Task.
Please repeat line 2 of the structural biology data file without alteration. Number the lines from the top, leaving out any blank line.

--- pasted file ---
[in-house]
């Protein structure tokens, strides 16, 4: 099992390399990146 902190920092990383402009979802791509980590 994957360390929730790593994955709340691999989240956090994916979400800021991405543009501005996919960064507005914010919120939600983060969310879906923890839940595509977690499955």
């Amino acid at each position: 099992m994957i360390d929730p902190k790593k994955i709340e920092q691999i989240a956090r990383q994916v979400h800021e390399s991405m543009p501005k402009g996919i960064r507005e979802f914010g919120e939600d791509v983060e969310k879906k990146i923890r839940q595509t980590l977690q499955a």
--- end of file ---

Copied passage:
């Protein structure tokens, strides 16, 4: 099992390399990146 902190920092990383402009979802791509980590 994957360390929730790593994955709340691999989240956090994916979400800021991405543009501005996919960064507005914010919120939600983060969310879906923890839940595509977690499955």